The orchard oriole arrives in Illinois a little later than the Baltimore oriole. It also leaves for its wintering grounds a little earlier than the Baltimore oriole does. Orchard orioles winter as far south as northern Columbia and northern Venezuela.
Habitat often can help identify species, but Baltimore and orchard orioles both can be found in forest edges, especially near rivers and creeks, and in wooded parks and yards with trees. The orchard, however, also can be found in semi-open habitats with few trees. Some spots in northern Illinois where orchard orioles have bred include Moraine Hills State Park and Illinois Beach State Park. Orchard orioles also are very common in spring and summer along the levees at Union County State Fish and Wildlife Area in southern Illinois.
Both oriole species weave pendulous nests and hang them from branches. Biologists speculate the behavior helps keep eggs and young safe from predators. The Baltimore weaves a nest of twine, horse hair, grasses, grapevine bark and human-made fibers such as yarn and fishing line. Biologists differ on whether it’s a good idea to lay out 8-inch strips of single-ply yarn as nesting material for Baltimore orioles; but that may be better than the cellophane they’ve been known to use. The Baltimore female lays 4 or 5 eggs. Adults take turns incubating them for 11 to 14 days and then feed them for about 11 to14 days in the nest until they hatch.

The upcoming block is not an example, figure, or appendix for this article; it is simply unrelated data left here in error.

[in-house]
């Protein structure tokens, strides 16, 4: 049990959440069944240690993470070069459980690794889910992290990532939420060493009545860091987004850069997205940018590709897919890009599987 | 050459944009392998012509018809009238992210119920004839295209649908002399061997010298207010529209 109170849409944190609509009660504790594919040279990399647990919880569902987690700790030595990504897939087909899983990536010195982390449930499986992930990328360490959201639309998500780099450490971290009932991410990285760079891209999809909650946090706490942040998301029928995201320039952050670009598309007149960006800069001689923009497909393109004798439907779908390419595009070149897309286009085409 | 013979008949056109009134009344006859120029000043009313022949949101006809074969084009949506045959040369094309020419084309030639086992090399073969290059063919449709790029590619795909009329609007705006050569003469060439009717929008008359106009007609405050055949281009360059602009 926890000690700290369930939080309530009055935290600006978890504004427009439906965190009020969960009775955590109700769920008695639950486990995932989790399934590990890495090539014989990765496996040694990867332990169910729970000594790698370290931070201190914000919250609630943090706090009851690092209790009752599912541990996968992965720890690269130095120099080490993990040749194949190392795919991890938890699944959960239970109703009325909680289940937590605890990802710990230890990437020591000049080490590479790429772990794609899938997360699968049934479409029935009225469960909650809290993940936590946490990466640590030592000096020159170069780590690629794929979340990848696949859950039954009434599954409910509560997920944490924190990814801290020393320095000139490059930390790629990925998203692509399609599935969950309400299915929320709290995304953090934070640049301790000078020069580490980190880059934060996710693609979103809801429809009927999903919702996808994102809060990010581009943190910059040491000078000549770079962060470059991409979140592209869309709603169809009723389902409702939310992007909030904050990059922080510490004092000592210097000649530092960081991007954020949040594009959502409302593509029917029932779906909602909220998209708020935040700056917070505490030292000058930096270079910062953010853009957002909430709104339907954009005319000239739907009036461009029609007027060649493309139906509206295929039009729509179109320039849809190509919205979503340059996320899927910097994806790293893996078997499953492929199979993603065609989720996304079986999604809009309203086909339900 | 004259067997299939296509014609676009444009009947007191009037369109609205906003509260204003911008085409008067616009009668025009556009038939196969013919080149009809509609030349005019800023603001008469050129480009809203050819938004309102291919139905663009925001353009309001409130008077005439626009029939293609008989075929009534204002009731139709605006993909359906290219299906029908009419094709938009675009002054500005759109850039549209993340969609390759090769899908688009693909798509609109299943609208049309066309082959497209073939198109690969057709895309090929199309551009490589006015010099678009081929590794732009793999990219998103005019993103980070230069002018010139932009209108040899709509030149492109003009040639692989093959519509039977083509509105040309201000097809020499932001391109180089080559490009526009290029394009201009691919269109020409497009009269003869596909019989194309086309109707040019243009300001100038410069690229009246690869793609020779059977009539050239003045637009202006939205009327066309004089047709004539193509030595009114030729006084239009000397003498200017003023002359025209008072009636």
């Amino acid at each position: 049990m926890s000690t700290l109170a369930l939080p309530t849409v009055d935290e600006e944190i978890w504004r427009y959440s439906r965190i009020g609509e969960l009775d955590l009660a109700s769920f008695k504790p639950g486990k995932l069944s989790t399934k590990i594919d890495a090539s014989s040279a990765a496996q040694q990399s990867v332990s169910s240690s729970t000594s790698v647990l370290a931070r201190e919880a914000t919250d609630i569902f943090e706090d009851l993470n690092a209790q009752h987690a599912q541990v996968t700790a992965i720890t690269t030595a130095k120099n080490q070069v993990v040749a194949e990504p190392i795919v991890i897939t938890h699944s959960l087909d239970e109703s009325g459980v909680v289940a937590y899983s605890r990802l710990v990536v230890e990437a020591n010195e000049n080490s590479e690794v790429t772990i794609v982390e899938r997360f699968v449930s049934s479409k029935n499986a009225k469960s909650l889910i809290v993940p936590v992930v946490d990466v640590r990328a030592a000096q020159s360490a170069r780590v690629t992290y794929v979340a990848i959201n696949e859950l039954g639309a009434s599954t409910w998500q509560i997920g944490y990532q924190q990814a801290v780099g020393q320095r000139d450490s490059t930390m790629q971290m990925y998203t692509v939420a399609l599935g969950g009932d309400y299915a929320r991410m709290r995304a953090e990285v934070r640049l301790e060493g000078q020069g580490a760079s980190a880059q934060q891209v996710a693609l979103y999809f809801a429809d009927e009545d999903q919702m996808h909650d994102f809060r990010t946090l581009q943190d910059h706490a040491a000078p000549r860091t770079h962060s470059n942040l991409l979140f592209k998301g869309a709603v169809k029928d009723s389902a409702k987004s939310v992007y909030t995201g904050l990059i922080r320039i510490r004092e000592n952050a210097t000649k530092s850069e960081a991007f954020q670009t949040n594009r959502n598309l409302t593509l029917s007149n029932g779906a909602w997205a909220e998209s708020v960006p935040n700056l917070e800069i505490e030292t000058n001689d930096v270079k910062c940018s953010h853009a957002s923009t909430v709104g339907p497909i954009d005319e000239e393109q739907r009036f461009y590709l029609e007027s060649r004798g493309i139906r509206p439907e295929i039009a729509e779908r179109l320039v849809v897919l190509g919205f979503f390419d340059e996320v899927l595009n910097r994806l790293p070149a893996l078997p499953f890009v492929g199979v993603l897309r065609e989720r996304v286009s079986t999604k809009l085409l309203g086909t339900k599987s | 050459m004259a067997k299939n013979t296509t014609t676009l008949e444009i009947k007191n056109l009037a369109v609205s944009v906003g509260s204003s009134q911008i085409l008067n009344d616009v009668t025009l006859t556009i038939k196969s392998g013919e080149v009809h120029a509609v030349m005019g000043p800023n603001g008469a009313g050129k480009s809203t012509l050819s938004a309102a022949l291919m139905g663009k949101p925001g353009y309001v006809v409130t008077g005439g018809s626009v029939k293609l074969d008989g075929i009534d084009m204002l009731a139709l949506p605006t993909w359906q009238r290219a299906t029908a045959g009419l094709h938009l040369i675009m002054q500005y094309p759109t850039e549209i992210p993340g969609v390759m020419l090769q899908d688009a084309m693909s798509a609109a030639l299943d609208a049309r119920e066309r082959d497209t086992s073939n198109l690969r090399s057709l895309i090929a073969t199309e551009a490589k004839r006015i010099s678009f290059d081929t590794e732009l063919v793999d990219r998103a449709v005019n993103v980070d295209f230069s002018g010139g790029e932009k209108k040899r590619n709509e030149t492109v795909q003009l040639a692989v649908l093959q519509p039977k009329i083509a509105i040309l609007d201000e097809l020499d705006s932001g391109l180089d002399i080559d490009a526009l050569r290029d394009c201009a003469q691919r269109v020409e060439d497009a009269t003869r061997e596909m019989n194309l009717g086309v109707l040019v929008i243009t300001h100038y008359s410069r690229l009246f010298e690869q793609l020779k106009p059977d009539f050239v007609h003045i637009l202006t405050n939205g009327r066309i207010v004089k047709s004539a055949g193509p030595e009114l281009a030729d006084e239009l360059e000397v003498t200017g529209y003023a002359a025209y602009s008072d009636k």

The orchard oriole weaves similar materials to create a nest as does the Baltimore, but it also will use a coniferous as well as deciduous tree. She lays 4 or 5 eggs and incubates them for 12 to 14 days. The male brings food to the female while she’s on eggs, then helps her feed them. The young leave the nest 11 to 14 days after hatching. Biologists have discovered that orchard orioles often nest close to or in the same tree as the eastern kingbird. They theorize that the aggressive kingbird may serve as a protector for the oriole.
Attracting both oriole species in spring can be fairly easy. Both sip nectar from hummingbird feeders and will eat oranges and grape jelly put out by humans. During migration on the right day, the lucky backyard bird feeder may see a potpourri of orioles in various plumages, a female orchard and a male Baltimore, perhaps, with a first-year male orchard wearing its black bib. That’s when you can have fun trying to separate the species out by sex and age.
Orioles consume plenty of insects and help keep pest species, such as gypsy moth caterpillars, in check. When young are born, the adults don’t bring them jelly or orange pieces; they feed them copious amounts of insects, such as caterpillars as well as spiders, which provide protein. After the young fledge, the adults may bring them to bird feeders. But young also learn in late summer and fall to take nectar from flowers such as the trumpet creeper, and to feast on berries such as mulberries and choke cherries.
By early September, most of the orioles in Illinois have left for warmer climates where they can find plentiful insects. But they’ll be back in the spring, dazzling Illinois with their colorful plumage, songs and antics.
Sheryl DeVore writes environment and nature pieces for regional and national publications and has had several books published, including “Birds of Illinois” co-authored with her husband, Steven D. Bailey.